As housing prices continue to climb and the unemployment rate continues to fall, the number of homeowners in the Manatee-Sarasota, Fla., region in danger of falling into foreclosure remains on the decline.
According to the latest Loan Performance Insights report from data provider CoreLogic, 0.8% of homes in the two-county area were in foreclosure in August, the sixth consecutive month that figure came in at less than 1%.
That was below the statewide rate of 1.1% and a healthy drop from the region's rate in August 2016 of 1.2%. The nationwide foreclosure rate was 0.6% in August, its lowest level since July 2007, a year-over-year decline from 0.9% and well off the peak of 3.6% in December 2010.
"Serious delinquency and foreclosure rates are at their lowest levels in more than a decade, signaling the final stages of recovery in the U.S. housing market," CoreLogic president at CEO Frank Martell said in the report.
"As the construction and mortgage industries move forward, there needs to be not only a ramp up in homebuilding, but also a focus on maintaining prudent underwriting practices to avoid repeating past mistakes."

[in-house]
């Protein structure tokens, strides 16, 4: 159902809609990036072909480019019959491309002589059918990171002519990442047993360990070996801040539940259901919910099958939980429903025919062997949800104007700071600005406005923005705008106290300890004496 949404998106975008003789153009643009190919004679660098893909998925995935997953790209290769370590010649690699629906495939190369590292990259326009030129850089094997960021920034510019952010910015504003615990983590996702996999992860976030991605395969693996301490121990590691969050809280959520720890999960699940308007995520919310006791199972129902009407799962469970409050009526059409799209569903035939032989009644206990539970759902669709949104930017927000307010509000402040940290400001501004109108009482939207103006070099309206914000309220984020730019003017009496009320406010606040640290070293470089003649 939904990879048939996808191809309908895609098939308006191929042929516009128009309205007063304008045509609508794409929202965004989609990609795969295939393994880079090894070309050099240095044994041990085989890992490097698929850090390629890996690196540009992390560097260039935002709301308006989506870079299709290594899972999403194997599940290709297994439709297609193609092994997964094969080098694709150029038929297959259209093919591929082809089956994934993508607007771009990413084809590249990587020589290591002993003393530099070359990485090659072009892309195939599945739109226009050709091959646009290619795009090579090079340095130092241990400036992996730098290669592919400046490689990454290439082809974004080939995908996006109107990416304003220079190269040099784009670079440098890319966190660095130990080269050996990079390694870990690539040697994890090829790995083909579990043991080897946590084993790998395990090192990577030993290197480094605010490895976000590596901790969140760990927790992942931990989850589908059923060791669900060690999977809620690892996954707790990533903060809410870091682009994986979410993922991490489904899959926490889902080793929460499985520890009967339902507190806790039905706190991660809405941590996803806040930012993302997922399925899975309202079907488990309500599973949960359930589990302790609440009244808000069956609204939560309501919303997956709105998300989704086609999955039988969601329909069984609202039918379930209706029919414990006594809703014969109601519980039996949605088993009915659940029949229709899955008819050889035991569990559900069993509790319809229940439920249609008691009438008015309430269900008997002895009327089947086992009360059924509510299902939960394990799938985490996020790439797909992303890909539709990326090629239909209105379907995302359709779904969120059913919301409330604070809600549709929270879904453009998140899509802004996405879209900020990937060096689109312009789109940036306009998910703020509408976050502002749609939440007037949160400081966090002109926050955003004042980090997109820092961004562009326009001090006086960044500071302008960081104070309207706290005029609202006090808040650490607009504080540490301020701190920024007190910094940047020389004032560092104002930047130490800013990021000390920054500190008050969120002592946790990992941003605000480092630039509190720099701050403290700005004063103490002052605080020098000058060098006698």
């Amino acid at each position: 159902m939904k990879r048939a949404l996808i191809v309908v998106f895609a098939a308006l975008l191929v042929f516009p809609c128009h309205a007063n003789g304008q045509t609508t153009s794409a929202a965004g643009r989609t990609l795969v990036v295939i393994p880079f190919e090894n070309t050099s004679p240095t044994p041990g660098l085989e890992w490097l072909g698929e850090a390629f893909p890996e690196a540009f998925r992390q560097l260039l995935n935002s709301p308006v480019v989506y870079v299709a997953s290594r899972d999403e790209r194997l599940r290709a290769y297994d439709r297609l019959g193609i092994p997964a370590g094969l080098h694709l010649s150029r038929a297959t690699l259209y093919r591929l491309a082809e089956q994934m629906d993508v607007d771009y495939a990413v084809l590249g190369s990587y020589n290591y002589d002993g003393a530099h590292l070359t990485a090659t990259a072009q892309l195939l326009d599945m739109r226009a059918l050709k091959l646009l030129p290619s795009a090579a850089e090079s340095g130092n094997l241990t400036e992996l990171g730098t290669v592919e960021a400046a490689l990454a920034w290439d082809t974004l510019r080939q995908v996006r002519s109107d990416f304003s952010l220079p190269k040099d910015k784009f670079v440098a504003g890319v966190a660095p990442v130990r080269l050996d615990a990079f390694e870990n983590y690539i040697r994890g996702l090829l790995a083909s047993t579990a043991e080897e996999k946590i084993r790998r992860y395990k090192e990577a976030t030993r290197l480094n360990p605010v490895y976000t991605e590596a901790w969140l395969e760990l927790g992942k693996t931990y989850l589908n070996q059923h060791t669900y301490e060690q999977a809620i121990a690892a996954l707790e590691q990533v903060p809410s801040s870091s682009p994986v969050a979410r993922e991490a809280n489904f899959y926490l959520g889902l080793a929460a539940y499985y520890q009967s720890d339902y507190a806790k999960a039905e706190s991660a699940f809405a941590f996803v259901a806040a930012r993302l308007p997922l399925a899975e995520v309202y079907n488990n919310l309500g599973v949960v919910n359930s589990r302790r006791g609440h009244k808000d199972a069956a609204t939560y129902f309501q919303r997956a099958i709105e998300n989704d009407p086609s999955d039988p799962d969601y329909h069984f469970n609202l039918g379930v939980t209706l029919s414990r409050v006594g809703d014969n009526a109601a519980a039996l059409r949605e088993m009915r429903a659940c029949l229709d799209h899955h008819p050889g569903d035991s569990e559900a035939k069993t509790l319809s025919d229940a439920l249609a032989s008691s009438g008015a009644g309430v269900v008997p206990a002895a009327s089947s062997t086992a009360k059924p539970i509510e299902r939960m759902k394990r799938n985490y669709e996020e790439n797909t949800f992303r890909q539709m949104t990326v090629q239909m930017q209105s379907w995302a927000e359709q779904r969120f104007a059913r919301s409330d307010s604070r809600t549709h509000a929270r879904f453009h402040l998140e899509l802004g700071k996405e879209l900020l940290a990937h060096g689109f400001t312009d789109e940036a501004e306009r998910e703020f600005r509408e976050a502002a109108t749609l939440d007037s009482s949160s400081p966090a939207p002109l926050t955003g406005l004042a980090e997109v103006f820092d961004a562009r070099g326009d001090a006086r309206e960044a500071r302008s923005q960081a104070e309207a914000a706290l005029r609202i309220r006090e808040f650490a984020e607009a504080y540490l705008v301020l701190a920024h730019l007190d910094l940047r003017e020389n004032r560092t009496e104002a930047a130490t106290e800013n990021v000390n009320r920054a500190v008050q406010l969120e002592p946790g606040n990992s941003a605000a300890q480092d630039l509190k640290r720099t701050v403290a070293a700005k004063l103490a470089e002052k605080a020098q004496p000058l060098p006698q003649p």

Meanwhile, the number of delinquent mortgages in Manatee-Sarasota is lower than the statewide and nationwide rates. Locally, 3.4% of mortgages were at least 30 days late in August, compared with 5.3% across Florida and 4.6% throughout the U.S.
Not to be overlooked: The two-county numbers again declined month-over-month (3.5% in July) and year-over-year (4.1% in August 2016).
The serious delinquency rate — loans that are 90 days or more late — was 1.7% in August in Manatee-Sarasota, the same as a month earlier but down from 2.4% at the same time last year.
Even though delinquency and foreclosure rates are lower in most markets compared to a year ago, there are worrying trends across the country, CoreLogic chief economist Frank Nothaft said. Specifically, Nothaft said, in oil-centric regions, including Alaska and Texas.
"The effect of the drop in crude oil prices since 2014 has taken a toll on mortgage loan performance in some markets," Nothaft said. "Crude oil prices this August were less than half their level three years ago and led to oil-related layoffs and an increase in loan delinquency rates."
Tribune Content Agency